Vietnam is actually one of the countries where I felt taken care of as a female. People are always willing to help and since they are a touristy country, you don’t get a lot of attention for being a foreigner (compared to India or Egypt).
Sure, they are still amazed that foreigners visit their country but they won’t swarm you or even look at you endlessly. Also please note that my ethnicity is Asian so I am speaking from personal experience.
You might have a different experience as a white person but I’d love to hear your own stories!
How much does a solo trip to Vietnam cost?
Super cheap! Since I stayed with local families and volunteered, I almost did not pay for accommodations for 3 months! There were even times when I treated myself to luxury hotels (which is less than $100 USD in Vietnam).
Of course, as solo travelers, the best thing to do not only to save on cash but to also meet other people is to stay in hostels. Hostels in Vietnam are super cheap and decent. This is where you’ll find all the action!
Vietnam is also known for their amazing and cheap street food. You can eat for less than a dollar in Vietnam but be mindful about eating street food especially if you have a sensitive stomach.
As for tours, I don’t remember being on one for more than $100 USD. Most of the activities here, you can actually do by yourself without hiring a guide!
💃🏽 Traveling solo for the first-time? Join my trips this year and learn how to be a pro solo traveler! We will have fun, I promise you! And on top of that, you will learn a lot about navigating the world solo! ✨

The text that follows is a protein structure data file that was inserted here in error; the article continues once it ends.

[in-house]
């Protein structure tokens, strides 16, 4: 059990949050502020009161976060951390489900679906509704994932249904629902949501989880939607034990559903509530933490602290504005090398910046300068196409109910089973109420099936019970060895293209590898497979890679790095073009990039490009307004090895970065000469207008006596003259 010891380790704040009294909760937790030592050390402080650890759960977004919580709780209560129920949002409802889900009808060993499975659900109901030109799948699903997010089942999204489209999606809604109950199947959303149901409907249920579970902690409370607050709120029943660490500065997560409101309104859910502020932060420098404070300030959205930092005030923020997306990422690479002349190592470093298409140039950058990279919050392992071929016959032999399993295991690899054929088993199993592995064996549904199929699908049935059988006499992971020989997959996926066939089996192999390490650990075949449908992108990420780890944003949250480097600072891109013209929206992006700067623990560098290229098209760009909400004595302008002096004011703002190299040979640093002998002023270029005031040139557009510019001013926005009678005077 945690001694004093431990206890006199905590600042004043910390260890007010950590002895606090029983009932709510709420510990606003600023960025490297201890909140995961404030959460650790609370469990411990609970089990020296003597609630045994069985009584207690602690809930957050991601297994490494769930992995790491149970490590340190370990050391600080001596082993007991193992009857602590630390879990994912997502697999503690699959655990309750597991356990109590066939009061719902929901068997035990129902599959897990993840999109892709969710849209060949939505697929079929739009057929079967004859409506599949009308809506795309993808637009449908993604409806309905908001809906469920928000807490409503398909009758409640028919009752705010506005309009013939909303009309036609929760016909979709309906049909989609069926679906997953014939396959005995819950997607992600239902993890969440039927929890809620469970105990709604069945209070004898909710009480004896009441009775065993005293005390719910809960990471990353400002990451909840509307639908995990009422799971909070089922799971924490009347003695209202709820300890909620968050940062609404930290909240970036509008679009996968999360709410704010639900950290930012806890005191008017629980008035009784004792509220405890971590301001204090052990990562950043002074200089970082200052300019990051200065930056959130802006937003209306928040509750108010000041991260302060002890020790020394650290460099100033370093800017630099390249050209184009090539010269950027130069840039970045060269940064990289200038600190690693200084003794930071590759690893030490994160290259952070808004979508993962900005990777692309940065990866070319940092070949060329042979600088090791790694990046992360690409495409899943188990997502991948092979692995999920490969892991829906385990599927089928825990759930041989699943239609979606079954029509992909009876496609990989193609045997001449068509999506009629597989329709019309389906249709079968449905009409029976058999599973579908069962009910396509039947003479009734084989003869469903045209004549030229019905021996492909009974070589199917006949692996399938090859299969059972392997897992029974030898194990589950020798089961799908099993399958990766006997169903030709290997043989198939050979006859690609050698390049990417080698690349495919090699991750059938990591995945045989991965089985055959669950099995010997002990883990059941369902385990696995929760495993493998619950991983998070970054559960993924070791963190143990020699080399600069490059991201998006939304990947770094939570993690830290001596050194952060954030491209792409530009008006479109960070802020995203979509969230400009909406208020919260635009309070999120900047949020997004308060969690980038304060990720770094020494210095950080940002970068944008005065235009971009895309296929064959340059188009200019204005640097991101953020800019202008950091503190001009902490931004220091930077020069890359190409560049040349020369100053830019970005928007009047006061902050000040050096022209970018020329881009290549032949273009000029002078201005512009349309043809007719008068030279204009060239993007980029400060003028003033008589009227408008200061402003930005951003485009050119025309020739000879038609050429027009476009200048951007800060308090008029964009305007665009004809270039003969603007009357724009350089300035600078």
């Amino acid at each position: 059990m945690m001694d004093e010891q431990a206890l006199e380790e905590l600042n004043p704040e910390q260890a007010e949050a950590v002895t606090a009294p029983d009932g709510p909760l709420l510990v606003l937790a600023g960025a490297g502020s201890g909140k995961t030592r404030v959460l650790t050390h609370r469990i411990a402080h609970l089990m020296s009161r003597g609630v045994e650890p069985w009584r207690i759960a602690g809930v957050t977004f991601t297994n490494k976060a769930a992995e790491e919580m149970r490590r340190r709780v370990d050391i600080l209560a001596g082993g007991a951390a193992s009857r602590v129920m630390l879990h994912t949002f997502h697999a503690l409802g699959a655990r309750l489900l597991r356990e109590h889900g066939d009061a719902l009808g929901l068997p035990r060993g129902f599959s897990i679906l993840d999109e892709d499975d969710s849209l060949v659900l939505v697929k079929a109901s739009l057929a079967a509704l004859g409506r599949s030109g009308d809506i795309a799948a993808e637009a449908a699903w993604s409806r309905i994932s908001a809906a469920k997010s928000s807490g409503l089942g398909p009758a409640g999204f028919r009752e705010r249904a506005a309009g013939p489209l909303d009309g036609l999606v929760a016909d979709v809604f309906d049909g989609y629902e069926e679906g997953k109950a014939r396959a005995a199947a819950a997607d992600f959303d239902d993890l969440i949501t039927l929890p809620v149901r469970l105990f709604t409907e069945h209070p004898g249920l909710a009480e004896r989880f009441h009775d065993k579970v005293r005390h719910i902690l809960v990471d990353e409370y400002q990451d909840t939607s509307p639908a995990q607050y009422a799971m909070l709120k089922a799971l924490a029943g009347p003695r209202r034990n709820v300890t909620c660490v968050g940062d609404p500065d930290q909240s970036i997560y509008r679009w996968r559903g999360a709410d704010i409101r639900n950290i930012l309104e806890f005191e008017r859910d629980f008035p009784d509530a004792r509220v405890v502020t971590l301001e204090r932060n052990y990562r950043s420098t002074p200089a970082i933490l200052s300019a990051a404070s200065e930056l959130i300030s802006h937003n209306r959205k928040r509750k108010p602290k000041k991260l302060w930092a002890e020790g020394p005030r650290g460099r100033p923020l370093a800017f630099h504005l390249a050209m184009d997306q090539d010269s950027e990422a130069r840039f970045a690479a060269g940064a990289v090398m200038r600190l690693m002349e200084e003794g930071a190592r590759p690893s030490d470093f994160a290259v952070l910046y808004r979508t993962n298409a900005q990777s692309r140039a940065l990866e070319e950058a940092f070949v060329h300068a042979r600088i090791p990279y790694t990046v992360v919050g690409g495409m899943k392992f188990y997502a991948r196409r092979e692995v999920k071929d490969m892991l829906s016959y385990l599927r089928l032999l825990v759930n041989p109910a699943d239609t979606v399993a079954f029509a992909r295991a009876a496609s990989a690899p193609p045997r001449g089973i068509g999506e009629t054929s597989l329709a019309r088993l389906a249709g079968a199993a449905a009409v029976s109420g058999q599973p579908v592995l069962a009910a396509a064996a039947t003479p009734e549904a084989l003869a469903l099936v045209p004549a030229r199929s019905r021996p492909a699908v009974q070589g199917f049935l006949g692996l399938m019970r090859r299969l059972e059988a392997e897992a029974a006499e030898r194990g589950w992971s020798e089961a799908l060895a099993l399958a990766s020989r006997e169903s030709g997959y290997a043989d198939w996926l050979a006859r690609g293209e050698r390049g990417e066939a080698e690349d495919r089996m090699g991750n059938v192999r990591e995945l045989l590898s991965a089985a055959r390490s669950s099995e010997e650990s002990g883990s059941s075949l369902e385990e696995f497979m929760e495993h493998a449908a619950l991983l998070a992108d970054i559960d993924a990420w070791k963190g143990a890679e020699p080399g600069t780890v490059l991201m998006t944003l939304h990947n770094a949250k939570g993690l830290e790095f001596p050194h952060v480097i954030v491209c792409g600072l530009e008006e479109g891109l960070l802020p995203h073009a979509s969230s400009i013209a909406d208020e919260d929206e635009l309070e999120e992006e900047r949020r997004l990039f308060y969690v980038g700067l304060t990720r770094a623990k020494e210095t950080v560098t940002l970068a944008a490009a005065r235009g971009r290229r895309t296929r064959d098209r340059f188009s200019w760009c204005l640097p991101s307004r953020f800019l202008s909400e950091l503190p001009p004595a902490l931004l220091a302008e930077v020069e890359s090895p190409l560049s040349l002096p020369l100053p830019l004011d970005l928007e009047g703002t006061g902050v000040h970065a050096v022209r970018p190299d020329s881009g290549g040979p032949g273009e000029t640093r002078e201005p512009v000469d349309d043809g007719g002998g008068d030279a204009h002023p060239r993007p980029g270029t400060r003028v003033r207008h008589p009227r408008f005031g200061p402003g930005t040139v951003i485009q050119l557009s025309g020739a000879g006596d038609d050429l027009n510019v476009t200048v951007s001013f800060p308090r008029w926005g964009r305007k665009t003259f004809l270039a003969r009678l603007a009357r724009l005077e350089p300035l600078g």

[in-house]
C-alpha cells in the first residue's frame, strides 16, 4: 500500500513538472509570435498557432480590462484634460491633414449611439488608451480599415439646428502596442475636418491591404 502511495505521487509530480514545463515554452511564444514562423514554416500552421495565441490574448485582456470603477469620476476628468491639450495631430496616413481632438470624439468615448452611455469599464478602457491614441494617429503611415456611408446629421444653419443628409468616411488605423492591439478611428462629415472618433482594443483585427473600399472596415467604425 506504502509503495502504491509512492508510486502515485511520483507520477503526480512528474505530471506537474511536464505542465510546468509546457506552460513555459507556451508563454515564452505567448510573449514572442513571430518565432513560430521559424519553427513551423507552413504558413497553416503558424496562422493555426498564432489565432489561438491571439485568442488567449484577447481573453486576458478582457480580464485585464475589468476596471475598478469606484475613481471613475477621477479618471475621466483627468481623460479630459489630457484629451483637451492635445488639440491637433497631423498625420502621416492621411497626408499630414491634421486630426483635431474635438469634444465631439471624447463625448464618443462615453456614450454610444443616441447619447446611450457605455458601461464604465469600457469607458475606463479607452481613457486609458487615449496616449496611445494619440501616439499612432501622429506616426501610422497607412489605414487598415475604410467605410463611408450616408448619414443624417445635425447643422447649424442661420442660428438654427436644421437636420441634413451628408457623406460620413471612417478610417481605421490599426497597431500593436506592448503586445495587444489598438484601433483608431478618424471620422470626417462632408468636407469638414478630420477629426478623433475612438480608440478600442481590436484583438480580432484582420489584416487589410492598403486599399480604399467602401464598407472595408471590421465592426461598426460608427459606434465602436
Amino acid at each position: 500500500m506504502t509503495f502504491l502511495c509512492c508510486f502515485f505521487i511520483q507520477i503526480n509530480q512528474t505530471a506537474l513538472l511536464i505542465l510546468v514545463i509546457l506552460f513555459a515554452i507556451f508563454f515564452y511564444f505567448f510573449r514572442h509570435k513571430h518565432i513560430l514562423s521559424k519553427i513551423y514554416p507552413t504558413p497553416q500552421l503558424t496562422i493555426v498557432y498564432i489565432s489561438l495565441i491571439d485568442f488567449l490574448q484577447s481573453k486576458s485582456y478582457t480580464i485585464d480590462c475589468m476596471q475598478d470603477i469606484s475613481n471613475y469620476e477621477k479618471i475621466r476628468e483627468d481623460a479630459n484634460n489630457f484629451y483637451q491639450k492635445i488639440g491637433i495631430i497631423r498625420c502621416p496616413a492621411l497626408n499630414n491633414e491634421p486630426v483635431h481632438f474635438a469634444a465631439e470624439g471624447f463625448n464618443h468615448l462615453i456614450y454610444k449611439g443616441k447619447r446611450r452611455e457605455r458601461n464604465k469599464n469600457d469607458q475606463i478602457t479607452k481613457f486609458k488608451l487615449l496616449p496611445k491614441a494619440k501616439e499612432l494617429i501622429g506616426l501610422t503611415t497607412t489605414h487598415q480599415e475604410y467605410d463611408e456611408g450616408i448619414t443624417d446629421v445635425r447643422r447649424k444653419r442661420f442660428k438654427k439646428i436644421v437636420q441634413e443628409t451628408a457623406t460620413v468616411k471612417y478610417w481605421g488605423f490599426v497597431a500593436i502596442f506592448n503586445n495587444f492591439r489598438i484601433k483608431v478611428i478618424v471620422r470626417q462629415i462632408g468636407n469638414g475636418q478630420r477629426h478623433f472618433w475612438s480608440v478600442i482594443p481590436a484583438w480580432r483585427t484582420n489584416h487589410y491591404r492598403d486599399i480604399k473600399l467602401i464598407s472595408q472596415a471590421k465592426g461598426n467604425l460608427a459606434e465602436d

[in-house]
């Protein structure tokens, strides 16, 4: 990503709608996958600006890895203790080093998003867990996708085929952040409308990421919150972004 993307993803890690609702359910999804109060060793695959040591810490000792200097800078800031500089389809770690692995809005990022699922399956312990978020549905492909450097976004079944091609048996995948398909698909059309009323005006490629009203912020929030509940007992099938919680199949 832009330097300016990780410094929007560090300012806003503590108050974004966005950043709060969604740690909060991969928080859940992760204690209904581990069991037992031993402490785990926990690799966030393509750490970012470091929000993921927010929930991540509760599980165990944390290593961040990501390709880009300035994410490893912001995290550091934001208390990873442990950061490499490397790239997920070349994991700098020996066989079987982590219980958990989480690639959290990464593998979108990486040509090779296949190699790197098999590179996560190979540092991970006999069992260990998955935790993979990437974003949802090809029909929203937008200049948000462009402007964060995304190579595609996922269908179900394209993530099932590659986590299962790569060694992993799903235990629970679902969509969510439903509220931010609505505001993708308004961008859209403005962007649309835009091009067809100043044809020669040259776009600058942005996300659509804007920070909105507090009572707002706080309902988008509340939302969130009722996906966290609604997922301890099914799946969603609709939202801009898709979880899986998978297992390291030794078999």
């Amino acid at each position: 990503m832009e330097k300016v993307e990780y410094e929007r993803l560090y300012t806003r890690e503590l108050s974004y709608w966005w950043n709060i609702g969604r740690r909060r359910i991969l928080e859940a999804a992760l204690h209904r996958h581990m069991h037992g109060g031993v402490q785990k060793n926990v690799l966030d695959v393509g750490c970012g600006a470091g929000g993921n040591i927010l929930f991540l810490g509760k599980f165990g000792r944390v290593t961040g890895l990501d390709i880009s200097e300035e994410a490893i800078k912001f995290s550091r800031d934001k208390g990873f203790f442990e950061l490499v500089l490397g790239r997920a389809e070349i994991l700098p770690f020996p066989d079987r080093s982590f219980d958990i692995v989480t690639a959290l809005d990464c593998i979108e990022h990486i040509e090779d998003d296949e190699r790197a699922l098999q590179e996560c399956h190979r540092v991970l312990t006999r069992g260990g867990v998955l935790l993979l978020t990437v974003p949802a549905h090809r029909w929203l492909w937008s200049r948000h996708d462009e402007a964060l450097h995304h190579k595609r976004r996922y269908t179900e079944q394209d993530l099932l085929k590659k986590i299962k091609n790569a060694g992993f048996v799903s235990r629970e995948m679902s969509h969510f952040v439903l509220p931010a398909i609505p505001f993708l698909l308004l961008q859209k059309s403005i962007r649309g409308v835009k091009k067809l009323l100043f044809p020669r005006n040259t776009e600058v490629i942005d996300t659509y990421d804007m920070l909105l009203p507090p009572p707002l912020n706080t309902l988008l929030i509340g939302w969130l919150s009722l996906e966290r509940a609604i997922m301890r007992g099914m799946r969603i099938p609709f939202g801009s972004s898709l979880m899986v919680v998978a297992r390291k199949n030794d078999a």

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✈️ Planning your trip to Vietnam
Best time to visit Vietnam
July and August are busy months in Vietnam as this is the high season. Prices are higher than usual. The weather is hot and humid with occasional rain showers.
If you’re only going to Hanoi and HCMC, I recommend visiting these places during December – March: the perfect excuse to escape winter in Europe and North America! Hanoi will be cold at this time for sure but HCMC will be sunny and not too hot!
The low season in Vietnam is from April to June and September to November. During these months, all areas of Vietnam have good weather, and prices are cheaper. Below is a monthly guide on what to expect in Vietnam each month:
- January: Dalat Flower Festival and Tet Nguyen Dan, the Lunar New Year in Vietnam
- February: Best to visit the Southern province of Vietnam
- March: Buon Ma Thuot Coffee Festival in the highlands of Dak Lak
- April: Hue Festival is held every two years to celebrate Hue’s culture and Thanh Minh Festival in Northern Vietnam
- May: Phong Sinh, a Buddhist celebration dedicated to liberating animals
- June: Nha Trang Sea Festival which happens every two years, for a week in June. Nha Trang is a famous beach destination in Vietnam and this is one of the best festivals to see!
- July: Danang International Fireworks Festival and the beginning of the high season in Vietnam
- August: Trung Nguyen and Children’s Festival
- September: Pride Parade in Hanoi and Vietnam’s National Day
- October: Trung Thu (Mid-Autumn Festival)
- November: Khmer Oc Bom Boc Festival (Full Moon Festival in Mekong Delta)
- December: Christmas which the Vietnamese call Giang Sinh
Vietnam entry requirements
Vietnam fully opened on May 15, 2022 lifting isolation and quarantine requirements. When entering Vietnam, you need to provide:
- Medical/travel insurance with COVID-19 coverage (min coverage of US$10,000). I use SafetyWing for travel insurance and pay US$40 for travel insurance (per month) and US$200 for medical.